A Brief History
On November 28, 1925, a one hour “barn dance” radio show began in Nashville, Tennessee broadcast on WSM that became known as The Grand Ole Opry. The show is the longest running radio show in history, although it has changed networks over the years. A most American of radio shows, the Opry features country, western, folk, bluegrass, Gospel and Americana music forms, as well as comedy skits and other entertainment.
Created by George D. Hay, known as “Judge” Hay, a Chicago radio personality that had been hosting his own National Barn Dance on radio station WLS, perhaps the most popular radio host in the United States at the time. The show was originally called The WSM Barn Dance, and the moniker Grand Ole Opry came about in 1927 as a countrified version of “Grand Opera.”
The increasing success of the GOO forced a move into a larger theater from which to broadcast the (live) show, and then another and another larger theater. After more upgrades, in 1972 Opryland USA complex with a theme park and hotel was opened, with the newest theater, The Opry House, opening in 1974. The premier of the Opry House was a big event, with none other than President Richard Nixon attending and playing the piano at the inaugural show! In the year 2000 the Opry Mills was added to the Opry complex. In 2015 the Opry House was made a National Historic Place.
Today the Grand Ole Opry is broadcast on WSM (AM radio) at 7 pm on Saturday nights. It is also featured on Sirius XM satellite radio (channel 59). Other versions of the show are broadcast on other nights, and syndication has taken the program to radio stations all over the country. Being made a member of the Grand Ole Opry is an honor for performers and people in the music business, and has been compared to induction into a hall of fame. Special shows are sometimes held for Christmas or other events, television specials are occasionally aired, and regular television shows have been spawned from the GOO.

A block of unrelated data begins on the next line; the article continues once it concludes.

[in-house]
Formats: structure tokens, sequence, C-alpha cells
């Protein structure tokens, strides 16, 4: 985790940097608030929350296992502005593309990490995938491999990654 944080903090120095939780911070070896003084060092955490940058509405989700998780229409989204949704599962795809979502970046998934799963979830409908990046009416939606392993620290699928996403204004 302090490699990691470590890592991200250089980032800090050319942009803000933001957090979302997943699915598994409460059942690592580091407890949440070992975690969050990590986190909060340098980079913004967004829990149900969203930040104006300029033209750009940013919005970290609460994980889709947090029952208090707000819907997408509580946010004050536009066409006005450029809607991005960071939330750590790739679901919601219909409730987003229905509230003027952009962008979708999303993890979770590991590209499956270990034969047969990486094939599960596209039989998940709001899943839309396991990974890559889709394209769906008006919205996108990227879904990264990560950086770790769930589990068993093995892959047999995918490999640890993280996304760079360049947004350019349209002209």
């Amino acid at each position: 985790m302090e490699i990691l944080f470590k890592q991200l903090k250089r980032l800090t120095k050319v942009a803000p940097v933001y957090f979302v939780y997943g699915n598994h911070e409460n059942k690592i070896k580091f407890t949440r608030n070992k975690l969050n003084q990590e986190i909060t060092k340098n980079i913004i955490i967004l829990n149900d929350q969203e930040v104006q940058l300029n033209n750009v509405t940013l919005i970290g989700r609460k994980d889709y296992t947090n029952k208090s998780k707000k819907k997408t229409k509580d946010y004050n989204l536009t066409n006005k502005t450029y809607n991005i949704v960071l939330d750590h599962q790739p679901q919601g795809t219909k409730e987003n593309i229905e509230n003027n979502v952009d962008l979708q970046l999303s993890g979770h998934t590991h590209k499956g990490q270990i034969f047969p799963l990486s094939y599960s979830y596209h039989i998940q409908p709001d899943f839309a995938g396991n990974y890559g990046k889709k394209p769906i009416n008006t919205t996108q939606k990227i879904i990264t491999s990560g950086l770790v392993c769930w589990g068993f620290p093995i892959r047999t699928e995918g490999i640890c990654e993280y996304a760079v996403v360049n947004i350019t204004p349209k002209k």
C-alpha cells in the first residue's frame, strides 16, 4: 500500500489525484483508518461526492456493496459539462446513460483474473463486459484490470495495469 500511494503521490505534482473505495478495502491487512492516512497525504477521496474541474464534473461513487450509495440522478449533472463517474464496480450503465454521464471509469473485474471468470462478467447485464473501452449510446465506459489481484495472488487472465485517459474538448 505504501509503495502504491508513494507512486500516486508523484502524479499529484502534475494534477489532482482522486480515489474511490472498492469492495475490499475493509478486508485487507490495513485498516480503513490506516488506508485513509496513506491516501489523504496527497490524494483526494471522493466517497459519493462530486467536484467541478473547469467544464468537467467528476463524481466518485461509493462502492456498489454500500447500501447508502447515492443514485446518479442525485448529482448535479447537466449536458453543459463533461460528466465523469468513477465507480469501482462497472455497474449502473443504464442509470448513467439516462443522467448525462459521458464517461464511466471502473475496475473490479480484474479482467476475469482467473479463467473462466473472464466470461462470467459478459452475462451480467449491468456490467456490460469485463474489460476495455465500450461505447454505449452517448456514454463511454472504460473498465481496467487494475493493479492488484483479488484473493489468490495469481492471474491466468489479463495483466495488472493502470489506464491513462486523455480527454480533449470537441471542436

The Grand Ole Opry claims to have brought country music to all of America and to have pretty much made country music what it is today. I was unable to determine the daily audience numbers for Grand Ole Opry shows, but it must certainly be in the millions. The Grand Ole Opry is an American institution and we congratulate them on 92 years of entertaining the USA. Here’s wishing you another 92 years or more!
Question for students: Why has The Grand Ole Opry endured for so long?
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For more information, please see…
Oermann, Robert K. Behind the Grand Ole Opry Curtain: Tales of Romance and Tragedy. Center Street, 2008.
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